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Why I Love My 30mm Macro Lens – Despite It’s Limitations!


I have always been interested in macro photography, yet it was only some years ago, when I watched a TV documentary of a nature photographer lying on the ground to take macro images of the tiniest plants, that I became fascinated by this genre.


I love to study close up images of insects and of nature’s tiny hidden gems. I constantly have my eyes opened by the small world that exists all around us but that we rarely stop to notice.


While I enjoy looking at the macro images of others, it is not a genre I have rushed to get involved in, largely because of the cost of good macro equipment and the level of expertise required to make even decent macro images.


Yet, what harm in giving it a try at a lower level!


My initial foray into the world of macro was to purchase some macro lens filters for my 50mm Nikon lens. I had limited success with these and didn’t find it to be a satisfactory experience.


Last year I decided to try the Olympus 30mm f/3.5 Macro lens. I bought it second hand, in excellent condition, from MPB, which meant that I paid a very inexpensive price for what was already an inexpensive lens when bought new.


The lens is not perfect. It has difficulty focusing when it has to hunt across it’s full range, which can be frustrating. The images are not sharp all over and that's ok with me, although some photographers might want to do focus stacking to get edge to edge sharpness.


But this lens does have a lot going for it and I have enjoyed using it.


Here are some reasons why I love my 30mm macro lens:


1.   It helps me slow down


The process of macro photography is much slower than many other types of photography. From finding a tiny subject, to getting close enough to line up a composition; from focusing accurately to eventually capturing the image, can take longer than you might realise so you have to be patient and be prepared to go slowly and deliberately if you want to be successful.


I like this slower pace of macro photography and I enjoy the time it takes to find a subject before I even start to use the camera.


2.   It helps me become more observant


Macro subjects are not always easy to find. Unlike regular landscape views they are not immediately visible and often move before you can capture their image! Therefore macro photography encourages us to become more observant. I have often spent a long time watching a butterfly, bee or other insect move around it’s patch until I get to know it’s routine and work out how long it will stay in one place until I capture an image. The time spent is often futile in terms of an image but worthwhile in terms of noticing what is happening around me and of becoming more patient.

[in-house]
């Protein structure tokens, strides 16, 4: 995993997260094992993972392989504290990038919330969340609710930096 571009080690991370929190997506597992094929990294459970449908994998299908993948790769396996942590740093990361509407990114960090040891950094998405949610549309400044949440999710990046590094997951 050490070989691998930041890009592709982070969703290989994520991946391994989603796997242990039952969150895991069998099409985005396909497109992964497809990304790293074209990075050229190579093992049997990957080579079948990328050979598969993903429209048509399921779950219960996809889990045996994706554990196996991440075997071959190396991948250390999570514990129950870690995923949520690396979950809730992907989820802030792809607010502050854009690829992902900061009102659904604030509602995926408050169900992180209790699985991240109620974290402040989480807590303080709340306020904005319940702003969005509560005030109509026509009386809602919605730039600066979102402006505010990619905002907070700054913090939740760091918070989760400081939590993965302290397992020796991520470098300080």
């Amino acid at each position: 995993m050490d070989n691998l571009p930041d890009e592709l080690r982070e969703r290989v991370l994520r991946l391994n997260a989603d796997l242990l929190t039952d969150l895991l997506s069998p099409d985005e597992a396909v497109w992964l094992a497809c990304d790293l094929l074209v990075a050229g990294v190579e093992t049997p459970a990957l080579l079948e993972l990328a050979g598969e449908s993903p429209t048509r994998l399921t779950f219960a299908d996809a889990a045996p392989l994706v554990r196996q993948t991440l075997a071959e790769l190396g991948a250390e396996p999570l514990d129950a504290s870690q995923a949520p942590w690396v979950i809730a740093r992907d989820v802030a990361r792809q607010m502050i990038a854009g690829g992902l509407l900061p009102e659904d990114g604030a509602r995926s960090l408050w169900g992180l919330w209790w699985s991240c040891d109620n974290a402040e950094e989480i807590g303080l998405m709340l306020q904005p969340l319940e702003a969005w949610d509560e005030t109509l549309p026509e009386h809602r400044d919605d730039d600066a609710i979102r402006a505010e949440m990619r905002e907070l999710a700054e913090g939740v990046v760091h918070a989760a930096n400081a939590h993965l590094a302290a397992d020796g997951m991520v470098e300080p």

flower and bug

One of the joys of macro photography is that you often see something unexpected on your image!


3.   It introduces a challenge to my photography


There is no doubt that macro photography can be frustrating. You spend time watching your subject, focusing your lens, and you are eventually ready to take the shot when the subject flies away.


Or you line up a good close up view of a flower, you get your lens into focus and just as you press the shutter the wind blows and your result is a blurry image.


These are just some of the frustrations of macro photography, as well as finding your compositions in the first place. They place challenges on you as a photographer, but challenges are good. They help you learn and grow and become a better photographer.


And when you eventually capture that beautiful, in-focus macro image, it all seems worthwhile.


4.   It is enjoyable


In my view, nothing is worthwhile in photography unless it’s enjoyable, and macro photography is enjoyable. It’s time consuming, often frustrating, tricky to get right and often ends in failure. But it often ends in success too and the journey involved in getting to a successful macro image is a most enjoyable one.


Here are some of the images I have taken with the 30mm macro lens:



flower on black

 


Dandelion

Purple

Leaf

Furry top

Tulip

lightshades

Open tulip

Dandelion seed

leaf on the ground

 The 30mm lens also doubles as a good standard walkabout lens.


the rope

froggy

climbing frame

the frame

TO SUM UP...

 

The 30mm macro lens is small, cheap, lightweight, and it produces sharp pictures. It performs well as a macro lens, capable of 2.5 times magnification, while also doubling as a good standard walkabout lens.


If you have ever thought of doing macro photography and haven’t yet started, I highly recommend getting some macro filters or extension tubes, or investing in a macro lens that is within your budget, and giving macro a try.


You might just love it!

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